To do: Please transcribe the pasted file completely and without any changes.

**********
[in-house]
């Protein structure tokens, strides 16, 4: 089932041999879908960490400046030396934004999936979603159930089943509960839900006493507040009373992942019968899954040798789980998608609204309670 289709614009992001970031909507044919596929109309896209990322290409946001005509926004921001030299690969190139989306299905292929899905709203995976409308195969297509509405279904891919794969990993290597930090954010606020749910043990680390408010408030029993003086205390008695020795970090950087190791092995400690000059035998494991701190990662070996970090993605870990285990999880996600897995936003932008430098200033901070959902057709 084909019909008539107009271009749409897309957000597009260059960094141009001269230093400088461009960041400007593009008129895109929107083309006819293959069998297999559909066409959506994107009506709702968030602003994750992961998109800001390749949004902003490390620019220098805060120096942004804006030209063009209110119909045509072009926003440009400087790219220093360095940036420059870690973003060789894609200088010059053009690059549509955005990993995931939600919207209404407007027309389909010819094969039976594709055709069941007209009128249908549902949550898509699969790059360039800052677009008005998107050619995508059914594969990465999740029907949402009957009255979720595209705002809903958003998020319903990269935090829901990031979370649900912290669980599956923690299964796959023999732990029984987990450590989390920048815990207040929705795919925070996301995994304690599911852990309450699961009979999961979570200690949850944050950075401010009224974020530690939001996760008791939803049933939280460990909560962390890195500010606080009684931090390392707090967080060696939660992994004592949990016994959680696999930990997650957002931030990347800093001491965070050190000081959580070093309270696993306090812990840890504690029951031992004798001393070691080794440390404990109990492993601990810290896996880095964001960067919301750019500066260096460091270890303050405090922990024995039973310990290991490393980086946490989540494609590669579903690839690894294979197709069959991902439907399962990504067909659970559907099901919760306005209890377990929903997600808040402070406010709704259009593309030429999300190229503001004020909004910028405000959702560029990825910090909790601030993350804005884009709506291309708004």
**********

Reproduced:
[in-house]
């Protein structure tokens, strides 16, 4: 089932041999879908960490400046030396934004999936979603159930089943509960839900006493507040009373992942019968899954040798789980998608609204309670 289709614009992001970031909507044919596929109309896209990322290409946001005509926004921001030299690969190139989306299905292929899905709203995976409308195969297509509405279904891919794969990993290597930090954010606020749910043990680390408010408030029993003086205390008695020795970090950087190791092995400690000059035998494991701190990662070996970090993605870990285990999880996600897995936003932008430098200033901070959902057709 084909019909008539107009271009749409897309957000597009260059960094141009001269230093400088461009960041400007593009008129895109929107083309006819293959069998297999559909066409959506994107009506709702968030602003994750992961998109800001390749949004902003490390620019220098805060120096942004804006030209063009209110119909045509072009926003440009400087790219220093360095940036420059870690973003060789894609200088010059053009690059549509955005990993995931939600919207209404407007027309389909010819094969039976594709055709069941007209009128249908549902949550898509699969790059360039800052677009008005998107050619995508059914594969990465999740029907949402009957009255979720595209705002809903958003998020319903990269935090829901990031979370649900912290669980599956923690299964796959023999732990029984987990450590989390920048815990207040929705795919925070996301995994304690599911852990309450699961009979999961979570200690949850944050950075401010009224974020530690939001996760008791939803049933939280460990909560962390890195500010606080009684931090390392707090967080060696939660992994004592949990016994959680696999930990997650957002931030990347800093001491965070050190000081959580070093309270696993306090812990840890504690029951031992004798001393070691080794440390404990109990492993601990810290896996880095964001960067919301750019500066260096460091270890303050405090922990024995039973310990290991490393980086946490989540494609590669579903690839690894294979197709069959991902439907399962990504067909659970559907099901919760306005209890377990929903997600808040402070406010709704259009593309030429999300190229503001004020909004910028405000959702560029990825910090909790601030993350804005884009709506291309708004």